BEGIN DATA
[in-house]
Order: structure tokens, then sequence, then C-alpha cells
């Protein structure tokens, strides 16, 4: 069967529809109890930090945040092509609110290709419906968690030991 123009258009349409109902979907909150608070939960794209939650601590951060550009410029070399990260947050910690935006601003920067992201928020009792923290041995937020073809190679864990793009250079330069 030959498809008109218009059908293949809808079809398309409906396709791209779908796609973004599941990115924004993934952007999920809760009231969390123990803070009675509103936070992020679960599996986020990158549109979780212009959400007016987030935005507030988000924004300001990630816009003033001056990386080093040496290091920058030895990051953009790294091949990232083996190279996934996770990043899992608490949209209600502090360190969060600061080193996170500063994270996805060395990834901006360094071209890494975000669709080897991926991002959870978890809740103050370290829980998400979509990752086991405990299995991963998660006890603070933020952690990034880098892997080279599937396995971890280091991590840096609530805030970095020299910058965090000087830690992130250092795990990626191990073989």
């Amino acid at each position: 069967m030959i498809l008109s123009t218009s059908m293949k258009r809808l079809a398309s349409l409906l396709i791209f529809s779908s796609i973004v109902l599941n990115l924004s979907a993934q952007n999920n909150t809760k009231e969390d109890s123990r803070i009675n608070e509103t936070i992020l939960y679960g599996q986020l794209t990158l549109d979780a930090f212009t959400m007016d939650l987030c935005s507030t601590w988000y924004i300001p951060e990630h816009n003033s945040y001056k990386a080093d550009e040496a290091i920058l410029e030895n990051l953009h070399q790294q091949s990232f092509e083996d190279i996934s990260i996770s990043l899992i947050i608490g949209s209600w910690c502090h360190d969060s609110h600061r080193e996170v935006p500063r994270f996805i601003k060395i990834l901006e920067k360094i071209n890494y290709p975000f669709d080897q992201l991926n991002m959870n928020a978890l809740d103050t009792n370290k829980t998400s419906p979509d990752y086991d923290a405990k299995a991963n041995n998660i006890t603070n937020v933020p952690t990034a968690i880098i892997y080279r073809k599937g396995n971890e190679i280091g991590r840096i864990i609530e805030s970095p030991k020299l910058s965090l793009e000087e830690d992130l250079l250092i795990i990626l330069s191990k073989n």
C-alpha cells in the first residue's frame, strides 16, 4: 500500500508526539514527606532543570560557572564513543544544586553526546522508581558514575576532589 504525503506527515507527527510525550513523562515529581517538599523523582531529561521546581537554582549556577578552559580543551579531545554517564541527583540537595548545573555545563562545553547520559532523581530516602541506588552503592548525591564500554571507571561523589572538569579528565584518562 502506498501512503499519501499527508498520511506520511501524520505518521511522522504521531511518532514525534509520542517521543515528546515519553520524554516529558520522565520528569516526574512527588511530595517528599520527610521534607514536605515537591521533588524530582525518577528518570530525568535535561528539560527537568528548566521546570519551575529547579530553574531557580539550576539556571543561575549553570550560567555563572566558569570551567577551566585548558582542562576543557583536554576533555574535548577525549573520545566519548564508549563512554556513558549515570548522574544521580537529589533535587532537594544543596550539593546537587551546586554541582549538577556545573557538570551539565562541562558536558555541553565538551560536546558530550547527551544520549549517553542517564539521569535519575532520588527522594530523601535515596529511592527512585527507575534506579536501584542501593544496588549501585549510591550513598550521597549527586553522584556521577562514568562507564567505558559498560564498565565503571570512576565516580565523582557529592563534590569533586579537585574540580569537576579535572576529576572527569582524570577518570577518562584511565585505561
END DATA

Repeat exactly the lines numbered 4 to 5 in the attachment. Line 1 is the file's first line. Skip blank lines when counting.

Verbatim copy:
């Amino acid at each position: 069967m030959i498809l008109s123009t218009s059908m293949k258009r809808l079809a398309s349409l409906l396709i791209f529809s779908s796609i973004v109902l599941n990115l924004s979907a993934q952007n999920n909150t809760k009231e969390d109890s123990r803070i009675n608070e509103t936070i992020l939960y679960g599996q986020l794209t990158l549109d979780a930090f212009t959400m007016d939650l987030c935005s507030t601590w988000y924004i300001p951060e990630h816009n003033s945040y001056k990386a080093d550009e040496a290091i920058l410029e030895n990051l953009h070399q790294q091949s990232f092509e083996d190279i996934s990260i996770s990043l899992i947050i608490g949209s209600w910690c502090h360190d969060s609110h600061r080193e996170v935006p500063r994270f996805i601003k060395i990834l901006e920067k360094i071209n890494y290709p975000f669709d080897q992201l991926n991002m959870n928020a978890l809740d103050t009792n370290k829980t998400s419906p979509d990752y086991d923290a405990k299995a991963n041995n998660i006890t603070n937020v933020p952690t990034a968690i880098i892997y080279r073809k599937g396995n971890e190679i280091g991590r840096i864990i609530e805030s970095p030991k020299l910058s965090l793009e000087e830690d992130l250079l250092i795990i990626l330069s191990k073989n």
C-alpha cells in the first residue's frame, strides 16, 4: 500500500508526539514527606532543570560557572564513543544544586553526546522508581558514575576532589 504525503506527515507527527510525550513523562515529581517538599523523582531529561521546581537554582549556577578552559580543551579531545554517564541527583540537595548545573555545563562545553547520559532523581530516602541506588552503592548525591564500554571507571561523589572538569579528565584518562 502506498501512503499519501499527508498520511506520511501524520505518521511522522504521531511518532514525534509520542517521543515528546515519553520524554516529558520522565520528569516526574512527588511530595517528599520527610521534607514536605515537591521533588524530582525518577528518570530525568535535561528539560527537568528548566521546570519551575529547579530553574531557580539550576539556571543561575549553570550560567555563572566558569570551567577551566585548558582542562576543557583536554576533555574535548577525549573520545566519548564508549563512554556513558549515570548522574544521580537529589533535587532537594544543596550539593546537587551546586554541582549538577556545573557538570551539565562541562558536558555541553565538551560536546558530550547527551544520549549517553542517564539521569535519575532520588527522594530523601535515596529511592527512585527507575534506579536501584542501593544496588549501585549510591550513598550521597549527586553522584556521577562514568562507564567505558559498560564498565565503571570512576565516580565523582557529592563534590569533586579537585574540580569537576579535572576529576572527569582524570577518570577518562584511565585505561